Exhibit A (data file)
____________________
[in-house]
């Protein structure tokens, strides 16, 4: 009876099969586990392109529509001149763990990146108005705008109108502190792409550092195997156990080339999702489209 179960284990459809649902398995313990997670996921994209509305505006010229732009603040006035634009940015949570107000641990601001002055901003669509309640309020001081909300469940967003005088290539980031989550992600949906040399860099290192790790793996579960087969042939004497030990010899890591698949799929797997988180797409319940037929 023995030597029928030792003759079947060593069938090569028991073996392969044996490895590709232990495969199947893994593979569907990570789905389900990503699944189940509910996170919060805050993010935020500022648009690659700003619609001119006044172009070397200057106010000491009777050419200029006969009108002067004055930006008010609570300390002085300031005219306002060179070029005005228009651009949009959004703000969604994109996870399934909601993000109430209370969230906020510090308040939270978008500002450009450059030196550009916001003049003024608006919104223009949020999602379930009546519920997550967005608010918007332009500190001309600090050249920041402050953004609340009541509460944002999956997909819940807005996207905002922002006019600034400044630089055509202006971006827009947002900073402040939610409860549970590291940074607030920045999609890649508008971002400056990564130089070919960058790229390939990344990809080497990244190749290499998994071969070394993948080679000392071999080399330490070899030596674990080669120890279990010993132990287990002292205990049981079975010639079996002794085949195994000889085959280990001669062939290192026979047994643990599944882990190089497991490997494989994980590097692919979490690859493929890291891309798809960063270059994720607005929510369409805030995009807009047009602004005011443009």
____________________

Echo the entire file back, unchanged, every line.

[in-house]
């Protein structure tokens, strides 16, 4: 009876099969586990392109529509001149763990990146108005705008109108502190792409550092195997156990080339999702489209 179960284990459809649902398995313990997670996921994209509305505006010229732009603040006035634009940015949570107000641990601001002055901003669509309640309020001081909300469940967003005088290539980031989550992600949906040399860099290192790790793996579960087969042939004497030990010899890591698949799929797997988180797409319940037929 023995030597029928030792003759079947060593069938090569028991073996392969044996490895590709232990495969199947893994593979569907990570789905389900990503699944189940509910996170919060805050993010935020500022648009690659700003619609001119006044172009070397200057106010000491009777050419200029006969009108002067004055930006008010609570300390002085300031005219306002060179070029005005228009651009949009959004703000969604994109996870399934909601993000109430209370969230906020510090308040939270978008500002450009450059030196550009916001003049003024608006919104223009949020999602379930009546519920997550967005608010918007332009500190001309600090050249920041402050953004609340009541509460944002999956997909819940807005996207905002922002006019600034400044630089055509202006971006827009947002900073402040939610409860549970590291940074607030920045999609890649508008971002400056990564130089070919960058790229390939990344990809080497990244190749290499998994071969070394993948080679000392071999080399330490070899030596674990080669120890279990010993132990287990002292205990049981079975010639079996002794085949195994000889085959280990001669062939290192026979047994643990599944882990190089497991490997494989994980590097692919979490690859493929890291891309798809960063270059994720607005929510369409805030995009807009047009602004005011443009």